Chocolate Caramel Pecan Tartlets

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Preparation info

  • Makes


    individual tartlets, about 2½ inches 6 cm ) in diameter
    • Difficulty


Appears in

The Modern Baker

The Modern Baker

By Nick Malgieri

Published 2008

  • About

Like a rich candy bar in a tartlet crust, these are a perfect little treat with coffee after dinner, when you want a little something but don’t quite know what. I like these made with pecans, but you could omit them for a pure chocolate filling—just finish the tops of the tartlets with some chocolate shavings. The caramel emphasizes the flavor of both the chocolate and the pecans perfectly.


  • ¼ cup sugar
  • 1 teaspoon water
  • ½ cup heavy (whipping) cream
  • cup milk
  • teaspoon salt
  • 8 ounces (225 grams) bittersweet (not unsweetened) chocolate, melted and cooled
  • 2 tablespoons unsalted butter, softened
  • l/3 cup (about 1 ounces/25 grams) toasted pecan pieces, coarsely chopped
  • 24 tartlet crusts, baked, made from Chocolate Nut Dough with pecans, unmolded, set on a jelly-roll pan
  • 24 pecan halves, toasted, for finishing


  1. For the filling, combine the sugar and water in a large saucepan (to accommodate the caramel boiling up later when the liquid is added) and stir well so that the sugar resembles wet sand. Place the pan over medium heat until the sugar starts to melt.
  2. Bring the cream to a simmer in a small pan while the sugar is beginning to cook. Once the cream is hot, remove it from the heat and set aside near the stove, covered to keep warm.
  3. As the sugar begins to melt and caramelize, use a metal spoon to stir it occasionally. Decrease the heat to low and continue cooking the caramel until it is a very light golden color. Slide the pan off the burner and let the caramel continue to cook for 1 minute, utilizing the heat retained by the pan—this will prevent the caramel from darkening too much and becoming bitter.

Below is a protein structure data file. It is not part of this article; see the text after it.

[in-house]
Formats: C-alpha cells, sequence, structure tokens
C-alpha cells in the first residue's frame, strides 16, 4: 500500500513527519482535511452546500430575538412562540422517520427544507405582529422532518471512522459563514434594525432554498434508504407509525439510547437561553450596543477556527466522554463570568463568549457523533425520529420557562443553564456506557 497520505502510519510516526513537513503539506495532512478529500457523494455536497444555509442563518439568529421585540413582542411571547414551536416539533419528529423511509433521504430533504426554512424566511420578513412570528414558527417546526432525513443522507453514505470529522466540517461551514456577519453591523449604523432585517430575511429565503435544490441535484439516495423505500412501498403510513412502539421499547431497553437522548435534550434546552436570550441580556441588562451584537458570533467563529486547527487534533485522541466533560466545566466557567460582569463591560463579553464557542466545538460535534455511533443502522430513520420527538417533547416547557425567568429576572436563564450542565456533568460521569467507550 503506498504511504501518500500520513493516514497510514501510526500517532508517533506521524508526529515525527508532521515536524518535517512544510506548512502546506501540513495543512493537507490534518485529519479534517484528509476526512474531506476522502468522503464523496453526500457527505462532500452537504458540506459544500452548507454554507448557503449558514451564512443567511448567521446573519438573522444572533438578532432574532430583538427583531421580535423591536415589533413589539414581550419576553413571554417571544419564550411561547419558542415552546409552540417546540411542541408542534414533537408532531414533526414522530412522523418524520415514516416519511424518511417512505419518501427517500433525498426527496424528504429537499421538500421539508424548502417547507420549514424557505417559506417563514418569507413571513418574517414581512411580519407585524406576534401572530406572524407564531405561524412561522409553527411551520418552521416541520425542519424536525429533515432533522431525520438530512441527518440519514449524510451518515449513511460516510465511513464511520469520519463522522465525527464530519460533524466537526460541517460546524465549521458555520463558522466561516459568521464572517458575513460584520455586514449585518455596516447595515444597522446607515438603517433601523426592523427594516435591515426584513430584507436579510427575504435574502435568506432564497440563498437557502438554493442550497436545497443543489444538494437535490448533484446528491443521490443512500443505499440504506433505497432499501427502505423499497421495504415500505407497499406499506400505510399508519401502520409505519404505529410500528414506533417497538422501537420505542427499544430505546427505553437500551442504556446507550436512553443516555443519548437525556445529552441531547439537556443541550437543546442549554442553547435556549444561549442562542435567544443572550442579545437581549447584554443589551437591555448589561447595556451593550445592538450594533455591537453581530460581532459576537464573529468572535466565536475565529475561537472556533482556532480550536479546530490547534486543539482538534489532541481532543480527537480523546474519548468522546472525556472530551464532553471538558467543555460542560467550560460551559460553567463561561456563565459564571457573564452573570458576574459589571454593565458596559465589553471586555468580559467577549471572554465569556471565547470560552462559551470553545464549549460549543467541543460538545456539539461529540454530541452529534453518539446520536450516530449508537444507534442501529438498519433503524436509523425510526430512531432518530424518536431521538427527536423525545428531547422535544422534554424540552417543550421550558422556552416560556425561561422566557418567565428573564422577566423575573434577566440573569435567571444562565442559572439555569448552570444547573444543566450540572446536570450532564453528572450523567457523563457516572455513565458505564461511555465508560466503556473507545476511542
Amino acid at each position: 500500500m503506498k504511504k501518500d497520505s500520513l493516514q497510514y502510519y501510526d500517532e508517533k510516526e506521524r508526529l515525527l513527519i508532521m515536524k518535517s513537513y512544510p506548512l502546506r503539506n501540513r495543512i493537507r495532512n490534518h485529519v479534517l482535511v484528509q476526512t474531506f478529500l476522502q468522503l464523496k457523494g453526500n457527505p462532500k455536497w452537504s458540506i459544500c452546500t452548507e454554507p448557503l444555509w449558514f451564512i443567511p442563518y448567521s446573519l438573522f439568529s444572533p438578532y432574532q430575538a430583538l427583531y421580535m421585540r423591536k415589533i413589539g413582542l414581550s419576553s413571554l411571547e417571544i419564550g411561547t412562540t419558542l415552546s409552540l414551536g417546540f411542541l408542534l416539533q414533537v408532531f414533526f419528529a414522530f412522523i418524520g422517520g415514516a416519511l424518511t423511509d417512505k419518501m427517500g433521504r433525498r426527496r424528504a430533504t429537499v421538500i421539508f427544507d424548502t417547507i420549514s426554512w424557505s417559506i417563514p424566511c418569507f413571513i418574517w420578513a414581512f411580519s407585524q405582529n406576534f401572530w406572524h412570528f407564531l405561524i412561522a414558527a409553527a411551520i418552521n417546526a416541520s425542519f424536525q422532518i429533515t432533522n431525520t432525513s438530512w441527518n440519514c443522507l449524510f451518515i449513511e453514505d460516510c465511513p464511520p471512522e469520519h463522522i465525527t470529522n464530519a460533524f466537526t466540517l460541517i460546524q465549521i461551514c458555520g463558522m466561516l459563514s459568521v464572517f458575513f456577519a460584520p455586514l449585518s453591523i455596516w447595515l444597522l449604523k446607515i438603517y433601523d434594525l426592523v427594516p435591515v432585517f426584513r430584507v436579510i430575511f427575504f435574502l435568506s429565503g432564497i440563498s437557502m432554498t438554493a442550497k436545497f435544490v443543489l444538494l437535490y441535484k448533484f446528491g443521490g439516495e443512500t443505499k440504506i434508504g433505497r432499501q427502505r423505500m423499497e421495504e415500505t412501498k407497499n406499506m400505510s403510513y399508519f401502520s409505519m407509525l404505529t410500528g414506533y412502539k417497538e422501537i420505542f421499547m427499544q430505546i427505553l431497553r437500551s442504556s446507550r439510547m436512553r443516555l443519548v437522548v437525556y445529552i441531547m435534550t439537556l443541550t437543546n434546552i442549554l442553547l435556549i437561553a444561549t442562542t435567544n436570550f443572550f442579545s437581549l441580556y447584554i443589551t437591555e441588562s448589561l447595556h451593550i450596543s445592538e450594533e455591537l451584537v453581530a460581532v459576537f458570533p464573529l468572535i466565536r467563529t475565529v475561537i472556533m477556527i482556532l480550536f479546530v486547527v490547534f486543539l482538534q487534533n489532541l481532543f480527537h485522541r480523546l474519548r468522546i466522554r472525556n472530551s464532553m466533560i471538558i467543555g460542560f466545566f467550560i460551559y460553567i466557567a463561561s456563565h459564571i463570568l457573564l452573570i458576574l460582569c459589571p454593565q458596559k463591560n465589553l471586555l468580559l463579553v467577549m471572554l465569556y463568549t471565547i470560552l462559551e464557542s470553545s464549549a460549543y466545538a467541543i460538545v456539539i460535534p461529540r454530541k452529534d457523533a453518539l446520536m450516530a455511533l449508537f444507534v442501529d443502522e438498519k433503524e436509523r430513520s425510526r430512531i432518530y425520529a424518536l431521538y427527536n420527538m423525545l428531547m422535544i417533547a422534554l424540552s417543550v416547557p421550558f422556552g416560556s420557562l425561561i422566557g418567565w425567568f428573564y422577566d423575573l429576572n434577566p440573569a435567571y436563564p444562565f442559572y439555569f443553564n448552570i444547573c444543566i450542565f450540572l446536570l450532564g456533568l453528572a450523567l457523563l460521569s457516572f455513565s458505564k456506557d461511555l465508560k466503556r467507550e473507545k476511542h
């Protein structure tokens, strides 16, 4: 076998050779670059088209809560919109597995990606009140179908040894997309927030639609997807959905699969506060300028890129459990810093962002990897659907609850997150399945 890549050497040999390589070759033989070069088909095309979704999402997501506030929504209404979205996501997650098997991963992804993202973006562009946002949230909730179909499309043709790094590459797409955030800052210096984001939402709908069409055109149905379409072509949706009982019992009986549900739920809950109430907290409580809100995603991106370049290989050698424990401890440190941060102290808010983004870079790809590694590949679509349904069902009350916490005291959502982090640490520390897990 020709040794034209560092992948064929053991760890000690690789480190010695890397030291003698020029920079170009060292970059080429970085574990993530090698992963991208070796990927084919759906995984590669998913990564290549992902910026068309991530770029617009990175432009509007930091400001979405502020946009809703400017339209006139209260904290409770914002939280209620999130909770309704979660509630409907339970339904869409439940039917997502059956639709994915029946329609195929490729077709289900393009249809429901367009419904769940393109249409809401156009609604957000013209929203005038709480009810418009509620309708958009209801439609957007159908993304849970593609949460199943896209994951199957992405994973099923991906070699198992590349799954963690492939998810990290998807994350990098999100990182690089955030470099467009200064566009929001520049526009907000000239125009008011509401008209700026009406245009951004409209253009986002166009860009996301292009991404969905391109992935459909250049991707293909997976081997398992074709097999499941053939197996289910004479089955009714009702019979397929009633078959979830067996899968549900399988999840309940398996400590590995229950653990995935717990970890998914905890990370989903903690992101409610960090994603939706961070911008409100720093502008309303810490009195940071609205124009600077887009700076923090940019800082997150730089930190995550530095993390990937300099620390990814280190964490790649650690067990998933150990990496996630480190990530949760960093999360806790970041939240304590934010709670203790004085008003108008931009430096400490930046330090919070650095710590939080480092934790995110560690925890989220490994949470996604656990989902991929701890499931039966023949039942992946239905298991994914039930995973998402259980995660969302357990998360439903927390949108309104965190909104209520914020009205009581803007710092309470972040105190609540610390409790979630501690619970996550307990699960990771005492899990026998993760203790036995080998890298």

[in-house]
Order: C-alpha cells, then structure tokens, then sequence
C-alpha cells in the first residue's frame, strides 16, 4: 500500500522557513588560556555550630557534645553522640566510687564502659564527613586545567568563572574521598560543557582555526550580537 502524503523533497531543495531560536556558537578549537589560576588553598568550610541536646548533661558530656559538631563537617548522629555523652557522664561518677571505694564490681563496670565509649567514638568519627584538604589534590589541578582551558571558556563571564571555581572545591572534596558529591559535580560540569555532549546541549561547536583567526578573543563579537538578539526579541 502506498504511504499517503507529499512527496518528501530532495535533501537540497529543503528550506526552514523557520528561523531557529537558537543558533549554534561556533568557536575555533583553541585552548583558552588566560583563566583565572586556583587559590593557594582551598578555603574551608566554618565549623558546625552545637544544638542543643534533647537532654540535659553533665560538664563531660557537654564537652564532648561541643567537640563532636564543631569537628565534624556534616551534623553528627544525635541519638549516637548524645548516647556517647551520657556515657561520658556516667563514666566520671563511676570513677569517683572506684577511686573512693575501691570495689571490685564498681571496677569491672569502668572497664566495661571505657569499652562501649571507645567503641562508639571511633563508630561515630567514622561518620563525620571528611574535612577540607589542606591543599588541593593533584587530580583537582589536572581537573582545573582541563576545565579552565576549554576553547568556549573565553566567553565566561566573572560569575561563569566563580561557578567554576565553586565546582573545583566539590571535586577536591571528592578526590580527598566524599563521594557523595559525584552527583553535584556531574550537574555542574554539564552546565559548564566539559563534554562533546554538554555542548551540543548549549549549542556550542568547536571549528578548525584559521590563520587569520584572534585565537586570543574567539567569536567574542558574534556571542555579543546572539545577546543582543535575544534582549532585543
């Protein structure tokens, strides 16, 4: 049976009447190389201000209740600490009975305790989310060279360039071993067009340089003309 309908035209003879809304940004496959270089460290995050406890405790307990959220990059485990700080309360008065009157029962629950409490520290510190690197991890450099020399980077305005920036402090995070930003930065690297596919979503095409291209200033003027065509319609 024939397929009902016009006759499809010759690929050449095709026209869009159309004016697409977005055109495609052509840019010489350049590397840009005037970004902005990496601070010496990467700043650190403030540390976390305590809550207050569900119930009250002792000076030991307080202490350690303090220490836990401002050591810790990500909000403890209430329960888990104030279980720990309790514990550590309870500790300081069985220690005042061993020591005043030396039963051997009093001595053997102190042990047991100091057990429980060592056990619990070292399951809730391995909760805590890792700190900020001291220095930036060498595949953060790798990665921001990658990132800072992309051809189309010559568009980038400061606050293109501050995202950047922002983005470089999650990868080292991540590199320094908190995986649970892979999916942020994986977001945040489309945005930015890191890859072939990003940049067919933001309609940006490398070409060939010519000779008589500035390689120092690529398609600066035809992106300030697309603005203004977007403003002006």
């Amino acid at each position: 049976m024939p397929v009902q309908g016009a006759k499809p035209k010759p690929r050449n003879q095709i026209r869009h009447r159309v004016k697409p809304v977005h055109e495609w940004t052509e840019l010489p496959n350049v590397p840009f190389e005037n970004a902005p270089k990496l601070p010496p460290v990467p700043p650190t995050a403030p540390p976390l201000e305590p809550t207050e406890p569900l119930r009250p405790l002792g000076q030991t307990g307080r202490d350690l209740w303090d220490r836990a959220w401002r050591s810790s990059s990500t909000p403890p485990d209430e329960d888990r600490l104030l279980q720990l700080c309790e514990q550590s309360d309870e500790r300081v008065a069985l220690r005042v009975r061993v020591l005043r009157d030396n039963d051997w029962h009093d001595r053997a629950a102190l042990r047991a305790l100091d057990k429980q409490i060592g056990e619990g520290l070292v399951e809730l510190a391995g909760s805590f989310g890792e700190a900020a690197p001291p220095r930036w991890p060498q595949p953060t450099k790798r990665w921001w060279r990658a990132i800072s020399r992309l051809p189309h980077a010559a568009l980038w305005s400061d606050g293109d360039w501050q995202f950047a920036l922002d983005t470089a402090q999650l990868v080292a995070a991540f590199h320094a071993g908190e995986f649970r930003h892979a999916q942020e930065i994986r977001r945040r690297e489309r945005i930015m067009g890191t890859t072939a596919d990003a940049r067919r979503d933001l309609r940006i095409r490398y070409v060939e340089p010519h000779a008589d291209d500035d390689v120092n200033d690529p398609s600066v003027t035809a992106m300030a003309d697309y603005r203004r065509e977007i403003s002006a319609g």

4. Check the color of the caramel by taking a spoonful and pouring it back into the pan. Looking at the stream of caramel coming off the spoon will give you a more accurate idea of the color—the caramel always appears darker when it is in the pan. It should be a deep amber color.
  5. If the caramel is too light, return it to the heat for $0 seconds, remove it, let it stand for 1 minute, then test the color again.
  6. When the caramel is a deep amber color, return it to the heat and carefully and gradually add the hot cream a little at a time. Do this at arm’s length, averting your face, in case some of the caramel splatters out of the pan. Bring the diluted caramel to a boil, remove from the heat, and immediately pour it into a heatproof medium bowl.
  7. Stir in the milk and salt and allow the caramel to cool to about 100°F (40°C)—the bottom of the bowl will feel warm, but you’ll be able to hold it comfortably in the palm of your hand.
  8. Scrape the cooled chocolate into the caramel and whisk it to blend. Whisk in the butter. Taste the ganache and add a pinch of salt if it needs it—salt heightens the caramel flavor.
  9. Fold the toasted pecan pieces into the ganache and spoon some of the mixture into each tartlet crust. Spread the top even with a small offset metal spatula. Top each tartlet with a pecan half.


I can’t think of a single time of day that these wouldn’t be good, but they are the perfect little after-dinner treat.


Keep the tartlets loosely covered with plastic wrap at a cool room temperature on the day they are made. Wrap and store at room temperature for up to 3 days.


Almost any lightly toasted chopped nuts—almonds, walnuts, and hazelnuts—pair well with this filling. Sometimes I decorate the top of each tartlet with a shred of gold leaf instead of a nut meat.